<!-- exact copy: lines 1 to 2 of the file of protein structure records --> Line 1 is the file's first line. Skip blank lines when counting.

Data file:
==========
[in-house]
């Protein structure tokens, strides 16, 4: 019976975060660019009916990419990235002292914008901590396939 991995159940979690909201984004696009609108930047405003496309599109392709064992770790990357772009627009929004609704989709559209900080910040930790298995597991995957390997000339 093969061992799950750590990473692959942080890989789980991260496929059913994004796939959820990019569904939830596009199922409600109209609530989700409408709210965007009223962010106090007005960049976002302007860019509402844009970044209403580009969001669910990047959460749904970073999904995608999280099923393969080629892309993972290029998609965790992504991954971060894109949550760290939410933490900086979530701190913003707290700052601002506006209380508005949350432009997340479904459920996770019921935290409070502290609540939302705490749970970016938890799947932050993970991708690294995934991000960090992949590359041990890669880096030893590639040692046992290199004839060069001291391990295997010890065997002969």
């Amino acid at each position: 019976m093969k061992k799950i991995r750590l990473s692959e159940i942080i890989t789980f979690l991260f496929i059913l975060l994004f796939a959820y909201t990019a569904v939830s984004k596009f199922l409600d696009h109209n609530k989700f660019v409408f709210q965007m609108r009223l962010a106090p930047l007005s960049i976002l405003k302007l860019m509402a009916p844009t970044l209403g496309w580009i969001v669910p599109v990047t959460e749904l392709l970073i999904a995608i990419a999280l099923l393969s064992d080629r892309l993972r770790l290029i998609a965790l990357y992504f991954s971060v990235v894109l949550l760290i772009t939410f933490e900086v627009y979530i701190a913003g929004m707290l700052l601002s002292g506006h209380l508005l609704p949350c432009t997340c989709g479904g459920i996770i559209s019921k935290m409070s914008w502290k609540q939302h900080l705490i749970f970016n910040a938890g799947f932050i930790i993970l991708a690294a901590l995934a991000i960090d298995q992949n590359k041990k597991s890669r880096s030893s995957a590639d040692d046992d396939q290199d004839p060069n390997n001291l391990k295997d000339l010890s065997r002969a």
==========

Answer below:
[in-house]
């Protein structure tokens, strides 16, 4: 019976975060660019009916990419990235002292914008901590396939 991995159940979690909201984004696009609108930047405003496309599109392709064992770790990357772009627009929004609704989709559209900080910040930790298995597991995957390997000339 093969061992799950750590990473692959942080890989789980991260496929059913994004796939959820990019569904939830596009199922409600109209609530989700409408709210965007009223962010106090007005960049976002302007860019509402844009970044209403580009969001669910990047959460749904970073999904995608999280099923393969080629892309993972290029998609965790992504991954971060894109949550760290939410933490900086979530701190913003707290700052601002506006209380508005949350432009997340479904459920996770019921935290409070502290609540939302705490749970970016938890799947932050993970991708690294995934991000960090992949590359041990890669880096030893590639040692046992290199004839060069001291391990295997010890065997002969």